“I know only moments, and lifetimes that are as moments. It’s not where you take things from, it’s where you take them too.”
Cate Blanchett, speaking to an attentive class of second graders, is saying these words. They are not her words, and this audience is not her true target. The words are a part of a manifesto written by Jean-Luc Godard on filmmaking. The audience is actually the fifty or so people gathered in canvas chairs, perched on wooden benches, or standing cross armed and listening attentively as Cate-made-teacher is projected onto a large screen delivering a Swiss director’s denouncement of narrative along side 12 other versions of herself in the Julian Rosefeldt show “Manifesto” at the Park Avenue Armory.
That quote came to me while sitting in class on Tuesday, listening to Cay discuss the danger of an incomplete use of “as if” during a preperation. Emily was onstage with Geraldine having just finished up their first run through for the day of a scene from “The Glass Menagerie”
“How do you know when you can’t use something?” Emily asks.
“My experience is that it’s a case by case call,” Cay replies. “Some people say seven years, but I think there are sometimes preparation’s that are fresh that you can use and something things that are ancient that you can’t go near.”
This territory seems both familiar and important for my own work. I remember my scene study class in Los Angeles when Chris Fields used to talk about the same subject. Attempting to prepare using an as if that was too fresh was a no go in his class. More than once I have found myself neck deep in a scene only to realize that whatever I had been working with was actually hindering rather than helping.
Sure, it doesn’t FEEL that way in the moment. It feels good, actually, to use a fresh experience over one that has been processed and integrated. The emotion in a fresh memory is so raw and visceral, so easy to access. But that’s the trap. A preparation that is being used by an actor must also be capable of growing and changing with the experience of the moment.
It seems to me that it’s about perspective more than anything. Distance from a memory allows a level of contextualizing to take place that isn’t possible when the memory is fresh. There is a clarity that comes once time has passed between the occurrence of an event that could be eventually become an as if for a preparation and the attempt to work it into something usable.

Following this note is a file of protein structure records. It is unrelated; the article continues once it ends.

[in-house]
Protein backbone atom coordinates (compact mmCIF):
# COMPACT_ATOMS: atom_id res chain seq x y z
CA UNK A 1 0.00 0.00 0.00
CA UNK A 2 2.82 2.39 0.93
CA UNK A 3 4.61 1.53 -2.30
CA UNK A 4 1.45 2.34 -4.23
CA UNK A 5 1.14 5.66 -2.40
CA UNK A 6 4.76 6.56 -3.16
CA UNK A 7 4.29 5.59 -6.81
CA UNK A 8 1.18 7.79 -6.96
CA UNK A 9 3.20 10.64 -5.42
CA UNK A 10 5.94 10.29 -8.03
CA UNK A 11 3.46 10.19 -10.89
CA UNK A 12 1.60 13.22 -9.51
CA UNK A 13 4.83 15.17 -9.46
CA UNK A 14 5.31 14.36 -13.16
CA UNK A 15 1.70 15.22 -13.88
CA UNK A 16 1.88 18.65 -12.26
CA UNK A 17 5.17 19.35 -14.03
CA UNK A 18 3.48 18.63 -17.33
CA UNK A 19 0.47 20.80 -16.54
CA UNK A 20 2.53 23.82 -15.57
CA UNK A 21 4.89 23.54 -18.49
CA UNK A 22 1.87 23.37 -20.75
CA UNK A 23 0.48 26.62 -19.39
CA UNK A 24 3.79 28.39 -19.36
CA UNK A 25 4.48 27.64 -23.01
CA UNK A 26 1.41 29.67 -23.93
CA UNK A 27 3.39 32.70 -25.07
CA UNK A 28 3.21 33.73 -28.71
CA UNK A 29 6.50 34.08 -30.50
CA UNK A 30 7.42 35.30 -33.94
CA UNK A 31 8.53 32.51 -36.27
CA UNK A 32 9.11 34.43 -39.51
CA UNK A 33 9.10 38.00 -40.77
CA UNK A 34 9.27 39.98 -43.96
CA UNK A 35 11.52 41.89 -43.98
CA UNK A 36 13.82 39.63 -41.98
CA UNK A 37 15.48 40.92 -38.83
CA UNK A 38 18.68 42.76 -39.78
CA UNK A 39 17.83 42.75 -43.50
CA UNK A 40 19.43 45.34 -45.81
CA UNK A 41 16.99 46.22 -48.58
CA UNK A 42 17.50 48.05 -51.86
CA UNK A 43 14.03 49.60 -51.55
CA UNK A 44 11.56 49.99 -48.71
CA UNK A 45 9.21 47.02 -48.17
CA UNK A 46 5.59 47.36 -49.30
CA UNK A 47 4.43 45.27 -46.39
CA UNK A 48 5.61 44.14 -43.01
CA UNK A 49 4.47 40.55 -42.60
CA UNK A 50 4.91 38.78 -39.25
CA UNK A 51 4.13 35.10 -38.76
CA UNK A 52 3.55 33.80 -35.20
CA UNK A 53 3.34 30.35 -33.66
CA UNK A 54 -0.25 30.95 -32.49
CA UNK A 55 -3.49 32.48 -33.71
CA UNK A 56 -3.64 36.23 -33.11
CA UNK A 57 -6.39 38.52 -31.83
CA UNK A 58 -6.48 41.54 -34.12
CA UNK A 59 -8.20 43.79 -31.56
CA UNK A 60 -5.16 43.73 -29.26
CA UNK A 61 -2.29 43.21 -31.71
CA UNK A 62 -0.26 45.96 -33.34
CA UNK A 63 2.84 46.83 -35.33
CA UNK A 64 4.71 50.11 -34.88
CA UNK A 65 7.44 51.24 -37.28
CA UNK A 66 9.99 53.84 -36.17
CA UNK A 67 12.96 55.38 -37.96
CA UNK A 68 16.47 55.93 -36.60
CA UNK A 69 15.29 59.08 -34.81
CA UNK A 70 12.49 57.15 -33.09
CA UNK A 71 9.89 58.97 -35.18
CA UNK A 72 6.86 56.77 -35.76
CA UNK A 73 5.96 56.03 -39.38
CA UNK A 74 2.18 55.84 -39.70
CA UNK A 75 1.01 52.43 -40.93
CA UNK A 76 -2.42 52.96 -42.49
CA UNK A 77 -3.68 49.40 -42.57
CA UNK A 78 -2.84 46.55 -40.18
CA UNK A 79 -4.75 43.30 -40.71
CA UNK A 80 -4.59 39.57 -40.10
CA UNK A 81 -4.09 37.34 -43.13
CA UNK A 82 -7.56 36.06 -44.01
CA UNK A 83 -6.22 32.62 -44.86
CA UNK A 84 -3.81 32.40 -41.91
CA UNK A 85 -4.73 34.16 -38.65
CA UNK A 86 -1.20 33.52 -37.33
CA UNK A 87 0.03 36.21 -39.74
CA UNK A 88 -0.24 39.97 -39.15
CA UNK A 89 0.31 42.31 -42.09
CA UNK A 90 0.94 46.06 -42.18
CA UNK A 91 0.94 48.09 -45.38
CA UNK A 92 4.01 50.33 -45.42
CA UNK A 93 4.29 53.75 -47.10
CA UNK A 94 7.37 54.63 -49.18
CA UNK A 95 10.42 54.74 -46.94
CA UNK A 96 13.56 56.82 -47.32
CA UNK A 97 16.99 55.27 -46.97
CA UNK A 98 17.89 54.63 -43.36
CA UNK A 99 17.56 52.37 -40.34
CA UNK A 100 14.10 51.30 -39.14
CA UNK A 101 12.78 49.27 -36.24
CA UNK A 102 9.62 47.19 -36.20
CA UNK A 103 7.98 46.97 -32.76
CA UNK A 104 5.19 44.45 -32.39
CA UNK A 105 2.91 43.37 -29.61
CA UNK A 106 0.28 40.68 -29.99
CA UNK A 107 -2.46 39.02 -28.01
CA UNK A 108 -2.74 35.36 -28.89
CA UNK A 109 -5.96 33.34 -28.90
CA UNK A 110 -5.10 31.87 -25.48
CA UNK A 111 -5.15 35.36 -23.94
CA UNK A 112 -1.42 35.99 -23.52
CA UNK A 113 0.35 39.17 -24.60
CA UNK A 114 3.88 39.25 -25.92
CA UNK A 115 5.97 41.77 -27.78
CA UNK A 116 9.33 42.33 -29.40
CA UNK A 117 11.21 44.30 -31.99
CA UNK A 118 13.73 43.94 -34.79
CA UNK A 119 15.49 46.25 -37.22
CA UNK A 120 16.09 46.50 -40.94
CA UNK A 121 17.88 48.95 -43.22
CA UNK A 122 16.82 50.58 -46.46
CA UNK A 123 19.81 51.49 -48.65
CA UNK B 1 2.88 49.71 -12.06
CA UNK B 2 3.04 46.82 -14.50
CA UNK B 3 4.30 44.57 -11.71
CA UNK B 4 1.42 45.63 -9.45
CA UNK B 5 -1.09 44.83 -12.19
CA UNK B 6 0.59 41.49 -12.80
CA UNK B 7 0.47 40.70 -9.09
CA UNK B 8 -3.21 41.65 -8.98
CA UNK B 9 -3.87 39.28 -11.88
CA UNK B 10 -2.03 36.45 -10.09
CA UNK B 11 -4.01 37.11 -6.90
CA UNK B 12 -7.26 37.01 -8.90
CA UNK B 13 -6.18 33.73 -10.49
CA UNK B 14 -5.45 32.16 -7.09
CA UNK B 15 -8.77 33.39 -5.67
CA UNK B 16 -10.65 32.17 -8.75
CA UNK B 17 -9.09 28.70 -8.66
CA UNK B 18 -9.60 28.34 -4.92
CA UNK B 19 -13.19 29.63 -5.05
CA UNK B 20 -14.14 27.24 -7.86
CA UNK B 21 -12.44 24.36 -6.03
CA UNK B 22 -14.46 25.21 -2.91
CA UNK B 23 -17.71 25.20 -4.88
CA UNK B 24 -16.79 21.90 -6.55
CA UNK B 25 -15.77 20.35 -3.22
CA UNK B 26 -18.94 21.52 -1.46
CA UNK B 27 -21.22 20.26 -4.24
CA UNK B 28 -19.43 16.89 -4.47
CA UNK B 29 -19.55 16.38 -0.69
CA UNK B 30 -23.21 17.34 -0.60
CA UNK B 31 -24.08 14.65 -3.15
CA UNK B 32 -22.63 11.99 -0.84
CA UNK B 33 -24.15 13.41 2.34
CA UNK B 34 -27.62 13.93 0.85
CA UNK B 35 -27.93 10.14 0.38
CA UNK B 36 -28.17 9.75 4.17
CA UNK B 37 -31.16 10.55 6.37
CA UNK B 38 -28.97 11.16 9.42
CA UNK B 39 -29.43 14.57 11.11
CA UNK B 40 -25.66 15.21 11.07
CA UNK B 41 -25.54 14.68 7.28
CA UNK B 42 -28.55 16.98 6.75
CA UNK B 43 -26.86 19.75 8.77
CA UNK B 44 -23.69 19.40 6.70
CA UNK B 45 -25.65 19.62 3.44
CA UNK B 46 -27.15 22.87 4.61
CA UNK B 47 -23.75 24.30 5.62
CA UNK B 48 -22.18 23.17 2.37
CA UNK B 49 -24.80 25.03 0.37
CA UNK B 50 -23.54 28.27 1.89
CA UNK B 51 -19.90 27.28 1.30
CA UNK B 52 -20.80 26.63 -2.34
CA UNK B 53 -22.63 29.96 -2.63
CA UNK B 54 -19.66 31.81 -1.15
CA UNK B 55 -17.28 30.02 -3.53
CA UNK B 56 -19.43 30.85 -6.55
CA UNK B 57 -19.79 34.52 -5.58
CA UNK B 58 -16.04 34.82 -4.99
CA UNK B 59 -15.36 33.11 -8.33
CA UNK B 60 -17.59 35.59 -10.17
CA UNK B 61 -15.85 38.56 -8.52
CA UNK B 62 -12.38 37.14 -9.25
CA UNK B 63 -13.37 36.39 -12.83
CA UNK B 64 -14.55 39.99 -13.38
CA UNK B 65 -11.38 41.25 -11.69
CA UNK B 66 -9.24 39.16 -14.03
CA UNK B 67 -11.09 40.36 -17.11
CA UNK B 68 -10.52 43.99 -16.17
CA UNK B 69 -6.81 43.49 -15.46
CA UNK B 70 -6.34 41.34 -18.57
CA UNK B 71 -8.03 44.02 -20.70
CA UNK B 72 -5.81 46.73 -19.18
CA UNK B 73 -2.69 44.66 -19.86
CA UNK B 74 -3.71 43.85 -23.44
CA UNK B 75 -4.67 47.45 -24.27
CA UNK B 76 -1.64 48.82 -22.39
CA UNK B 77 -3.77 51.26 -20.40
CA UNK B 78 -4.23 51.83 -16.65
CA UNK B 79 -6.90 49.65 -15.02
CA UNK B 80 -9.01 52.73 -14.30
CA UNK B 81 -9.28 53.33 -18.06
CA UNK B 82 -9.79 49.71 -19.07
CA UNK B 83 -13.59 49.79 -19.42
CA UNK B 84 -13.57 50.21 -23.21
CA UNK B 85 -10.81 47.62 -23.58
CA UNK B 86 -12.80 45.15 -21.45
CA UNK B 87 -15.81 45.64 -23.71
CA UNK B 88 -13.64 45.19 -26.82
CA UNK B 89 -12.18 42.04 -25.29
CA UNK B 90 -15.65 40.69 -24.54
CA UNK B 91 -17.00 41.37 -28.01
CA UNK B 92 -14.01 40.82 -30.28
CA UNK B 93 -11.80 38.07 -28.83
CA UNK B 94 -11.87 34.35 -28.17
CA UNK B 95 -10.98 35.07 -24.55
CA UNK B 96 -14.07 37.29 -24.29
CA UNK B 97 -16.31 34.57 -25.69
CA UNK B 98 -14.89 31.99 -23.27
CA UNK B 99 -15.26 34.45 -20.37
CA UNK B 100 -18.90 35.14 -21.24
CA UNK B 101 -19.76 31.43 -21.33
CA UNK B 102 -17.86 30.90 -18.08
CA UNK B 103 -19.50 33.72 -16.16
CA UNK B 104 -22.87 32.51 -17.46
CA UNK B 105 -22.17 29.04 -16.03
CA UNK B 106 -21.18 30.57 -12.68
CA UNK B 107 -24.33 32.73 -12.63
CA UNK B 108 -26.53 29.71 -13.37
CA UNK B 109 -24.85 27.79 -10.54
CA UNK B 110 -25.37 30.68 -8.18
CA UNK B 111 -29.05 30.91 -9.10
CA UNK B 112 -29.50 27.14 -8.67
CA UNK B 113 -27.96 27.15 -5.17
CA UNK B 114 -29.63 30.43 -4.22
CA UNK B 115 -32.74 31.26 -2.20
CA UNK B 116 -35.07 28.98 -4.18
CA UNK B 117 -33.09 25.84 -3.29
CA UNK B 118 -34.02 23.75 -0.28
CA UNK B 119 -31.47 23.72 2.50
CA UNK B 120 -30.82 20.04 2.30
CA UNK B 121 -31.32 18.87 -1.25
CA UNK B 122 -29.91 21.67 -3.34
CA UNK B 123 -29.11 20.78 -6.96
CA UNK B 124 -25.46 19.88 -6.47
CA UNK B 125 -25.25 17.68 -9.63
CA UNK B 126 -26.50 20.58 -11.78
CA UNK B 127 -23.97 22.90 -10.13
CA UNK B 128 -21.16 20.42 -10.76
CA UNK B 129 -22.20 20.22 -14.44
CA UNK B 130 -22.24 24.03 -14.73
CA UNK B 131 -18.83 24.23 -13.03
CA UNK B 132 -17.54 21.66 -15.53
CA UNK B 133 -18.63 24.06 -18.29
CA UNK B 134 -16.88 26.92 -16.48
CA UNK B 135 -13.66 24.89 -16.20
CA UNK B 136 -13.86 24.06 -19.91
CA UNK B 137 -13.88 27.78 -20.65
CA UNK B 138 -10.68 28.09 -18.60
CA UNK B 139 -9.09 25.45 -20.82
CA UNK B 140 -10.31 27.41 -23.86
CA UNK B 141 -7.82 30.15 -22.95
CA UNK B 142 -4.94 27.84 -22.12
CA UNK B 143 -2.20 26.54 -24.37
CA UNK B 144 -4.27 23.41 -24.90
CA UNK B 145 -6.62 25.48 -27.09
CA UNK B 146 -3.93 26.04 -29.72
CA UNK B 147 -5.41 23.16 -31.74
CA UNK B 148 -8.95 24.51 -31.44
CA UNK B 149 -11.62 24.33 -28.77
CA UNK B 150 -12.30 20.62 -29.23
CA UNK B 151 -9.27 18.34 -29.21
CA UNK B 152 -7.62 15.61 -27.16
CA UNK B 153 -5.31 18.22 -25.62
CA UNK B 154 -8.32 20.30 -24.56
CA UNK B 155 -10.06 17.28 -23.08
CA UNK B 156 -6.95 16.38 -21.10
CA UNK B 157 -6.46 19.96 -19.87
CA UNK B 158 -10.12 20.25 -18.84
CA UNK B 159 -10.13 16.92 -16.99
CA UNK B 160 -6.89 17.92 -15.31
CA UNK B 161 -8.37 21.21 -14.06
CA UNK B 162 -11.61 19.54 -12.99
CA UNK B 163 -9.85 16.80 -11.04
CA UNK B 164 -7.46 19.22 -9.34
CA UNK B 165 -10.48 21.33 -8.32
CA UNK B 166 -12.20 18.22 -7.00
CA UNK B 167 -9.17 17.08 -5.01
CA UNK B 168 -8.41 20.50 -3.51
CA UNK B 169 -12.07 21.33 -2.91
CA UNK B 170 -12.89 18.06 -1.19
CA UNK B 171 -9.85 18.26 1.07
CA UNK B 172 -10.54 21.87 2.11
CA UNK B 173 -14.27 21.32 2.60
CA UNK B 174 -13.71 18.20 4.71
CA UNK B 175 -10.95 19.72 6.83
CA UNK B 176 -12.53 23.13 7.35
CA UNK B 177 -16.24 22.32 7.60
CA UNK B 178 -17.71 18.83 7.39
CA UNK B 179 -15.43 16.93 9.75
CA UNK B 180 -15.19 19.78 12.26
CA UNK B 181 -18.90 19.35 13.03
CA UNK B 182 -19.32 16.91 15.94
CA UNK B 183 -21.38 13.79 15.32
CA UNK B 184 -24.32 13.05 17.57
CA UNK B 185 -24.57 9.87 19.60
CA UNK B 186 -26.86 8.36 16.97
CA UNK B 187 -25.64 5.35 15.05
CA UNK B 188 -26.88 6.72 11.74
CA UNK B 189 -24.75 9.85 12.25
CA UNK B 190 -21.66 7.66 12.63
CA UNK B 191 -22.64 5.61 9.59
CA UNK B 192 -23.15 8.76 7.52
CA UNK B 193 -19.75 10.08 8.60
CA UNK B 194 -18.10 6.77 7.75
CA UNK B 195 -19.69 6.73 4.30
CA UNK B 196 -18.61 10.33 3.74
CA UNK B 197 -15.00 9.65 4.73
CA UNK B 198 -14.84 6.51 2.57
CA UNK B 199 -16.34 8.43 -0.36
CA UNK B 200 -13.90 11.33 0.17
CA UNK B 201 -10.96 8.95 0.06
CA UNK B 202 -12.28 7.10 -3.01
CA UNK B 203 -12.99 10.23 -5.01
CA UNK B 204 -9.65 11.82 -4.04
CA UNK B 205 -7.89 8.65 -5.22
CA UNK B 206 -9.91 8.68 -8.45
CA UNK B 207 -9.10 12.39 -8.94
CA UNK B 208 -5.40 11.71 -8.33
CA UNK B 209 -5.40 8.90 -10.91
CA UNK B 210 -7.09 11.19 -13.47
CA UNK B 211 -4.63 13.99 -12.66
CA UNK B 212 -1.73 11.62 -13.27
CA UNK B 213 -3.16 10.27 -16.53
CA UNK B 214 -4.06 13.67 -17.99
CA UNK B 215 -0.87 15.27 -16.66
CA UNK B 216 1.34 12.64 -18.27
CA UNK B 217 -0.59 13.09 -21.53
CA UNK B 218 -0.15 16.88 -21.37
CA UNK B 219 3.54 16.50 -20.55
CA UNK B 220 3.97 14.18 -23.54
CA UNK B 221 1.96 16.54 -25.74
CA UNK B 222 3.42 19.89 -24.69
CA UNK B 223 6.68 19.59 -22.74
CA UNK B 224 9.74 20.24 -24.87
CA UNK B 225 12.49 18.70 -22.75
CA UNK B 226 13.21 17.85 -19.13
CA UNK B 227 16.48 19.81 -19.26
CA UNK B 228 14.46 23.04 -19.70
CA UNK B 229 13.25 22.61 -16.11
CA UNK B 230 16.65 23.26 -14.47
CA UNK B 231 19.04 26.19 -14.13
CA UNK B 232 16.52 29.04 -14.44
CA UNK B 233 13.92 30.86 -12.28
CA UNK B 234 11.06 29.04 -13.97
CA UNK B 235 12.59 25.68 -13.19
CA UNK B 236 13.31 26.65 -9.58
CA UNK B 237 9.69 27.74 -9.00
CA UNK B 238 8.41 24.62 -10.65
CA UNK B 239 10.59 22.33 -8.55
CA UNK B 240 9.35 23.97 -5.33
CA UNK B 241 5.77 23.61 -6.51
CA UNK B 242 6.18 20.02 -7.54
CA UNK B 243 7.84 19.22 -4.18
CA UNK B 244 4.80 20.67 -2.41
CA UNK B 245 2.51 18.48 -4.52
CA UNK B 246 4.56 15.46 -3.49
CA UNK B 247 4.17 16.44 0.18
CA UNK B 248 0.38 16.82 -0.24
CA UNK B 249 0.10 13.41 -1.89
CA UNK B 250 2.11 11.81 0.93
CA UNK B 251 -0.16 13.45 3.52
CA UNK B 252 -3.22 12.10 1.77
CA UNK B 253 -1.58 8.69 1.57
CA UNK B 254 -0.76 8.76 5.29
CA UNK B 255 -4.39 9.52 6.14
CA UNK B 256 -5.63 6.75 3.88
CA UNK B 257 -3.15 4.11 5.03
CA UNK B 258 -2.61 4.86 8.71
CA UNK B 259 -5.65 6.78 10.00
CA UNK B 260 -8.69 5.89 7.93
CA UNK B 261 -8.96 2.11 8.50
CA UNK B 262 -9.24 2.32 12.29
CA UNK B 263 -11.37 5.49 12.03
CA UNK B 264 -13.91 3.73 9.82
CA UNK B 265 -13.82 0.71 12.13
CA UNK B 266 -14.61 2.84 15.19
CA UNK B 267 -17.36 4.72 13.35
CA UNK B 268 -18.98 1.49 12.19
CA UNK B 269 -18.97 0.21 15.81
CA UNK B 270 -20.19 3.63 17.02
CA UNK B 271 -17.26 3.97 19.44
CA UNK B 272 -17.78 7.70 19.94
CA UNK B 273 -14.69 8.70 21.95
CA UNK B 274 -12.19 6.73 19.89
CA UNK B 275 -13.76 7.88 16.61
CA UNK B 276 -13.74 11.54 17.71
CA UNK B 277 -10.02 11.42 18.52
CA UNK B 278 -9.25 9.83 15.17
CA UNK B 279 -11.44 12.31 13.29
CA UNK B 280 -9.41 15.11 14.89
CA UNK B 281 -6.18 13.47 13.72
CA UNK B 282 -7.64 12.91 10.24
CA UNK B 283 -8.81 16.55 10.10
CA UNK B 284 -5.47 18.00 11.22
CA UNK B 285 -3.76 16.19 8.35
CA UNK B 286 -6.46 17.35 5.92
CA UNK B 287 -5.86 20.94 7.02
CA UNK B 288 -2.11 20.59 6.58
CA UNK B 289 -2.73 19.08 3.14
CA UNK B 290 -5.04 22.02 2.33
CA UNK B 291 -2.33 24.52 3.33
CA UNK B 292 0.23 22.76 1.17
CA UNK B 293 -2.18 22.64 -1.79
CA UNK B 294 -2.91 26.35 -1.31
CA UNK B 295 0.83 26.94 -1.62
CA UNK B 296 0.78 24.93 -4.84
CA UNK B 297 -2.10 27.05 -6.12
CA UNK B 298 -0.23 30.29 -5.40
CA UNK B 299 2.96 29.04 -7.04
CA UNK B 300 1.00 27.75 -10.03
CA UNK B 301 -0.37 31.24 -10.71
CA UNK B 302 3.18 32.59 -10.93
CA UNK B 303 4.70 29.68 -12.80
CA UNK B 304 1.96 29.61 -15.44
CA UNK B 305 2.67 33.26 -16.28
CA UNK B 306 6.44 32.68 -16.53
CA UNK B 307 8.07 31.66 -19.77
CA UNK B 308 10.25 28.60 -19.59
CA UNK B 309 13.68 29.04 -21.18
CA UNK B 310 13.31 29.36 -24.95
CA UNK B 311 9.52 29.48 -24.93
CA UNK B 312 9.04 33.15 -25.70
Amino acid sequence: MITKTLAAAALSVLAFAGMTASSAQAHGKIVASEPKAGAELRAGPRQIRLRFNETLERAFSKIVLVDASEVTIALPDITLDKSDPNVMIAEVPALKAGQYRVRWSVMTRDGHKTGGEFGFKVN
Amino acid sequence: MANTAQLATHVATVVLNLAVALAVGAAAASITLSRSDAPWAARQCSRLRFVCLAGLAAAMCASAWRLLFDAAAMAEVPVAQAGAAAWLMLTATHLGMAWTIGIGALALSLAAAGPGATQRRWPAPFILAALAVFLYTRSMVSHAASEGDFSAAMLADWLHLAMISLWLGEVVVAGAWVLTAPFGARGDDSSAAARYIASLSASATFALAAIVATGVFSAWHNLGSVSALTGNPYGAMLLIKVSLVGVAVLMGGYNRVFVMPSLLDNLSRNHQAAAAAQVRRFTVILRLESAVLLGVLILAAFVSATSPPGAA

If an actor uses an as if that is extracted from a fresh memory that they haven’t fully processed yet, then the actor risks allowing the preparation to overpower what is actually happening on stage.
“What you’re looking to do is to extract the essence.” Cay goes on to explain, “You don’t want to live in that preparation. You’re trying to turn it into something that can be extracted and plugged into the scene to give you a place to come from.”
The most recent example of this happening in my own work was during my last scene, also from the Glass Menagerie. When we began the process of working on the piece I felt as if I had tapped into something really powerful early. It came off of one of my scene partner’s lines—the line struck me in such a profound way, reminded me so deeply of a fight I had once had, that I felt there was no other memory that I could possibly use.
That feeling should have probably been a red flag. Instead of helping me to dig into the scene the memory that I was using actually set off a fight or flight response in my body which shut me down both from connecting to my partner, and ultimately, from my desire to continue working on the piece.
It did not feel good walking out of class that day. I felt that I had failed both my scene partner and myself.
Distance though, being the great provider of perspective that it is, has been helpful. I don’t think it was anyone’s fault really. I’ve learned this lesson before, but I had been out of class for so long that when my instinct led me astray, my training was slow to kick in and warn me “hey, something’s not working here.” There was a lesson to be learned, and if there is a safe place and time to learn a lesson, it is on Tuesday afternoon in a room full of friends and collaborators who have each also have plenty of learning moments in Cay’s class.
Actors go to class, actors go to class, actors go to class.